Suicide and Depression Hotline Volunteers Needed for Crisis & Counseling Calls

Jan 19, 2016

Contact Community Services has a round of training this coming weekend for new phone volunteers for the Crisis and Suicide Prevention Hotline.
Credit contactsyracuse.org

  Someone on the other end of a phone line can play a crucial role for someone considering suicide.  Contact Community Services is seeking more hotline volunteers for what can be a life-saving service.

Sue Navagh remembers a time when she was in need of some support after her marriage ended.

“Through the very strange time of suddenly being single and also winding up empty nesting, because when he left the youngest child left for college, I was completely flummoxed and devastated.  I found this number through my doctor’s office and started calling it.  That was 9 years ago and they were wonderful.”

When back on her emotional feet, Sue thought she might help out on the other end of the line.  But she says the volunteer training can be a little counterintuitive. 

"If you’ve been a mother, if you’ve been even a friend, you tend to want to fix problems for people. That is not what we do here.  We do reflective listening…and that is n interesting skill, to know when to just listen and listen sympathetically, but not to always say ‘o.k., well this is what you need to do to fix it.’”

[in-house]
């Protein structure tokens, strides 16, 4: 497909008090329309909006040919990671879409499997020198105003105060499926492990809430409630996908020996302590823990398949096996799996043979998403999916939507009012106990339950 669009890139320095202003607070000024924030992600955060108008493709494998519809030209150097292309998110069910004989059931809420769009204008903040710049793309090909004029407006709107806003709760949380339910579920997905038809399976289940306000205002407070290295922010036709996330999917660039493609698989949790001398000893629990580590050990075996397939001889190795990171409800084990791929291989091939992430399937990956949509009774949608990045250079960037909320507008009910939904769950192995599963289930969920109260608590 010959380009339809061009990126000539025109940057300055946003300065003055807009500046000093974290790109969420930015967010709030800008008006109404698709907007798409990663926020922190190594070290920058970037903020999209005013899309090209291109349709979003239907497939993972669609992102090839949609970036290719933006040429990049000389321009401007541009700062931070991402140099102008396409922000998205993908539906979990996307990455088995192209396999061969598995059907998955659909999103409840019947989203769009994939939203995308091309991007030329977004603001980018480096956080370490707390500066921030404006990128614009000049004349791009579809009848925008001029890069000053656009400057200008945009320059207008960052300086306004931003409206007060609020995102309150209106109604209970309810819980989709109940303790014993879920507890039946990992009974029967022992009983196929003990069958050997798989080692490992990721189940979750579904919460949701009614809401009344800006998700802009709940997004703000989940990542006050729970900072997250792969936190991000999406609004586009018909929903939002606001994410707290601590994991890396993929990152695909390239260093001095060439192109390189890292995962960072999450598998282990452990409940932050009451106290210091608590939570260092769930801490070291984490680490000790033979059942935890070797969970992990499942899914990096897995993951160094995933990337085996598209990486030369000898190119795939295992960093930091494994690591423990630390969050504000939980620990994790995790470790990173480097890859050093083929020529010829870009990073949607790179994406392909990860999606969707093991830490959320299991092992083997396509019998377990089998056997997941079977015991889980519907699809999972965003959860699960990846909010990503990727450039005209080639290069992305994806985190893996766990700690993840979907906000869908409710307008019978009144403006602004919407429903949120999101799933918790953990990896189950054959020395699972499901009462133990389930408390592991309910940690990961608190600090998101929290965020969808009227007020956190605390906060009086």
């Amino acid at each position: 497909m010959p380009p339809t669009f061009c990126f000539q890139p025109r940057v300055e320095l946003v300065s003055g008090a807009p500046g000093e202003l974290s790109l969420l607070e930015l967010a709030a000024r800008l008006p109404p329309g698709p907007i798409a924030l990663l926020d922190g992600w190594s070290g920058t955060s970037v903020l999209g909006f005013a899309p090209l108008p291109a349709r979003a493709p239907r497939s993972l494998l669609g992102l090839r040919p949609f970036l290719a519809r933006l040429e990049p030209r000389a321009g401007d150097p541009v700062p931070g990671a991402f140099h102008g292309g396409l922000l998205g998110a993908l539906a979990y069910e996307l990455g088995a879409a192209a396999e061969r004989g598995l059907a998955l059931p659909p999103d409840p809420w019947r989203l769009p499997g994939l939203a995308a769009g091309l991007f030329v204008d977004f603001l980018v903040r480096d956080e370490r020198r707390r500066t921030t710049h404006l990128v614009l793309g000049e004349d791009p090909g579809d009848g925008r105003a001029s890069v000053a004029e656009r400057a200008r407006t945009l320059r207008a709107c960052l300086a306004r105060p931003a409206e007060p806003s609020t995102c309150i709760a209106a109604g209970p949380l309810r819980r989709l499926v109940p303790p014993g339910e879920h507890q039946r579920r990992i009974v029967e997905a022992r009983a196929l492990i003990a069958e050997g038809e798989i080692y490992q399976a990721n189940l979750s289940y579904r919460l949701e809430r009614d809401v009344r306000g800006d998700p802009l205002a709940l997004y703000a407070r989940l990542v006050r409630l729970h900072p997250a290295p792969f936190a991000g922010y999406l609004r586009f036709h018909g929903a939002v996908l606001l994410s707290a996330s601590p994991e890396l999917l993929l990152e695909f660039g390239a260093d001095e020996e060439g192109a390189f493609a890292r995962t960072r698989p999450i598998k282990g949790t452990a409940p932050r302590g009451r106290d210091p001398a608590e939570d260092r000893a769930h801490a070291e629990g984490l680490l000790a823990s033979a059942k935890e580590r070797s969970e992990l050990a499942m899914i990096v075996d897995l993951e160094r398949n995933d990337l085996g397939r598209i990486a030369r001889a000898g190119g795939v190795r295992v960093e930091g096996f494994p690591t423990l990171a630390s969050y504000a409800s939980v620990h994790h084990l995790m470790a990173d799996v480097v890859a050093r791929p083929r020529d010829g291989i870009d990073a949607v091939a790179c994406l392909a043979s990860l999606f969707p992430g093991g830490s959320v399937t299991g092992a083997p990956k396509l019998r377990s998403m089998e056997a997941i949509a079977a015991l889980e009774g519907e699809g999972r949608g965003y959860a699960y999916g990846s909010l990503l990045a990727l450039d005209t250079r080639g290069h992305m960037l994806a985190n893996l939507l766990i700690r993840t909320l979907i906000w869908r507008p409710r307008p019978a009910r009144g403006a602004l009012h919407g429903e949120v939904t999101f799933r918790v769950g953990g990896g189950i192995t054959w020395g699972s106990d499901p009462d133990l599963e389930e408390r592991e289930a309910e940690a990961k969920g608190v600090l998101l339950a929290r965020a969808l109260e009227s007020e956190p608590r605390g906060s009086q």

While most of the calls they receive are not from a person in crisis, some people are very close...calling as a last resort.  Contact Volunteer Relations Manager Kristine Knutson says phone operators need to be ready to hear those pleas.

“For example they might say, ‘I’m in so much pain, I can’t go on anymore.  I wish it would just stop.’  We are then obligated to ask that tough question: are you thinking of killing yourself?  We don’t  sugar coat it.  We don’t use euphemisms, ‘are you thinking of ending your life? Do you want to maybe hurt yourself?’  We’re direct about it so there can’t be any misconceptions.”

Knutson adds many of the 70 or so people she needs to staff the hotline have had a personal or family experience with depression...like Sue.

“They can bring an extra level of empathy, and I think they have worked on the skill to be able to be present and be with the caller, and listen to the caller, without injecting their own views or their own agenda into the call.  The focus is always on the caller in these situations.”

Contact starts a new round of training for phone volunteers this Friday.  You can sign up or learn more about the training at ContactSyracuse.org (application at bottom of page)..